Locations such as Town Square, Mudon and Remraam will likely emerge as 'hotbeds' for transactional activity. (Image for illustration purpose only.) Image Credit: Supplied

In 2021, one of the defining factors that helped boost the performance of the Dubai real estate market was historically low-interest rates. Mortgage buyers were in an excellent position where they could afford to stretch their budgets a bit for a property that they really wanted.

With interest rates rising following rates hikes by the US Fed, the nature of the activity in the market is bound to change. Buyers who were on the fence at the start of the year will now be in a rush to buy while they can still lock in a good mortgage rate. We will be seeing a healthy level of demand over the next few months, particularly for higher-end properties.

As we head into the second-half of the year – with a few more interest rate hikes on the horizon - there will be a significant shift in the demand structure and in pricing with the ultimate effect being one of stability.

Three tier effect

The demand in the property market can roughly be divided into three tiers – below Dh7 million, between Dh7 million and Dh10 million, and above Dh10 million.

The last tier is one that will remain mostly unaffected by the recent changes. The number of cash buyers enquiring at the Dh10 million-plus level outweighs the number of mortgage buyers, and that ratio increases as the price point go higher. We will see a small drop in the overall number of inquiries in this space, as the cost of financing will be quite steep – this does provide an excellent opportunity for cash buyers to make up the shortfall.

Realistically, the prime and super-prime segment will continue to have a strong performance over the rest of the year, much in the same vein that it has so far. The effects of rising interest rates will be more noticeable in the other two tiers, with a gradual downward shift in terms of search criteria and the type of demand.

When interest rates are low and a good mortgage is easy to secure, a buyer with a budget of Dh8 million could stretch a bit further and try to aim for a higher price bracket. As interest rates go up, the gulf between the tiers grows wider.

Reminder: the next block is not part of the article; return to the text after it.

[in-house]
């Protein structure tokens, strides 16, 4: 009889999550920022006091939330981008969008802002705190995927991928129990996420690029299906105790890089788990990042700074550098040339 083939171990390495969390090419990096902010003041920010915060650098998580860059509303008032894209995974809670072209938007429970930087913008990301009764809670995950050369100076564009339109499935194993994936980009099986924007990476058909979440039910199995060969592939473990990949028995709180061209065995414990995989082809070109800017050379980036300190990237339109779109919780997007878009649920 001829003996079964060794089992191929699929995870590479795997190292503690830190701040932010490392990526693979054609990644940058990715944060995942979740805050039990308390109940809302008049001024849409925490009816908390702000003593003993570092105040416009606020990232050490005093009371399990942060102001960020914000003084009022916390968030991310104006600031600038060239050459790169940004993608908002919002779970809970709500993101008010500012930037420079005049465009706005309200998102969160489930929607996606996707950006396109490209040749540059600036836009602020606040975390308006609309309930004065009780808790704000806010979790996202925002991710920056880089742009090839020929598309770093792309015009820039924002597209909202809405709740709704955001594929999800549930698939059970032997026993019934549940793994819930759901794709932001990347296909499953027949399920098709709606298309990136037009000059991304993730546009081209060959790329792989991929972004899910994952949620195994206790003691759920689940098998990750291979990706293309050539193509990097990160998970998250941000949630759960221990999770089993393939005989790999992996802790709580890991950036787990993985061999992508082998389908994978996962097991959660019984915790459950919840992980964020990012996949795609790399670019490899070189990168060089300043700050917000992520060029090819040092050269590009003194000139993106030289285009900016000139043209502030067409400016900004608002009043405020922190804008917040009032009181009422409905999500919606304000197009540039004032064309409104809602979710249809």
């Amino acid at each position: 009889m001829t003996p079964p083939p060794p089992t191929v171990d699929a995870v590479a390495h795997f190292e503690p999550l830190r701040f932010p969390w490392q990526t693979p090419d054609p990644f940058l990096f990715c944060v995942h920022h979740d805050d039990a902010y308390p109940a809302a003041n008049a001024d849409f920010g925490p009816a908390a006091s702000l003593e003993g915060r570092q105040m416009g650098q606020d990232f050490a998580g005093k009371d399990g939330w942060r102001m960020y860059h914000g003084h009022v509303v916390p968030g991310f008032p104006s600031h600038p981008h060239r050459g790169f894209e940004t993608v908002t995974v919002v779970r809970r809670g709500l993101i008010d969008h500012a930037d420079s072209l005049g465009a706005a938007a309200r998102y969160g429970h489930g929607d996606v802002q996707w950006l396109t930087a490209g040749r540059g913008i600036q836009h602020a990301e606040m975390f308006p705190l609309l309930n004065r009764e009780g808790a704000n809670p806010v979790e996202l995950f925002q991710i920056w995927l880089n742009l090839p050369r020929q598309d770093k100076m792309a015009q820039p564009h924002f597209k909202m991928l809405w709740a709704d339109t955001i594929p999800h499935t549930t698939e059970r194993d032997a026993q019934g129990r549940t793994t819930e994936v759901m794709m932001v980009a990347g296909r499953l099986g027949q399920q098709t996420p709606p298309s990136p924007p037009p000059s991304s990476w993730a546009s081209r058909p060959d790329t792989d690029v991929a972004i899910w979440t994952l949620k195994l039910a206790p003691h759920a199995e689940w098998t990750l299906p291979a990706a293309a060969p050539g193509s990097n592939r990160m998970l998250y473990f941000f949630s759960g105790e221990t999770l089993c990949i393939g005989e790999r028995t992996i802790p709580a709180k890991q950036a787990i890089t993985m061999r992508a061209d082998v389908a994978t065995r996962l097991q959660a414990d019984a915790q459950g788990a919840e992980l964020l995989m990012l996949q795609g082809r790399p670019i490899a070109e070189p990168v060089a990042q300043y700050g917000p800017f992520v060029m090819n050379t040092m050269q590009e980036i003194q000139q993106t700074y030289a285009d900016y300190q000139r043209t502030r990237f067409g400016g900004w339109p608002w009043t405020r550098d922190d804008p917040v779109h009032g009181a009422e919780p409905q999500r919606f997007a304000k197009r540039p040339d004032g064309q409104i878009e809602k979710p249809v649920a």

Most families are searching in the range of Dh2 million to Dh10 million with the vast majority looking at home finance options. This in turn drives buyers towards homes in lower price brackets. The type of people who would normally buy in an area like Arabian Ranches or Jumeirah Golf Estates will be looking for the next best thing that ticks the essential boxes and is easier for them to secure.

I predict that the lowest tier – below Dh7 million – will see a huge surge in demand later in the year as affordable luxury becomes the order of the day.

Stabilising supply-demand

The ironic upshot of all this is that the most affordably priced areas will see prices go up a bit due to the increase in demand – communities like Town Square, Mudon, and Remraam are already quite popular among families and are poised to become hotbeds of transactional activity. The availability of stock will help to balance out the demand and ensure that prices don’t rise too steeply.

Properties that fall within the Dh7 million to Dh10 million range will start to see stabilisation in prices as demand at that price point softens. At the higher luxury end, pricing is expected to follow the same trend – there is still a shortage of supply in comparison to the demand levels, even with mortgage buyers falling out of this bracket.

The fact is that even though mortgage rates are higher than they were at this point in 2021, they are still lower than they have been in the past, at least for now. The market will restructure itself as a reaction to recent changes and the upward pressure on prices will ease off, leading to stabilization over the medium term.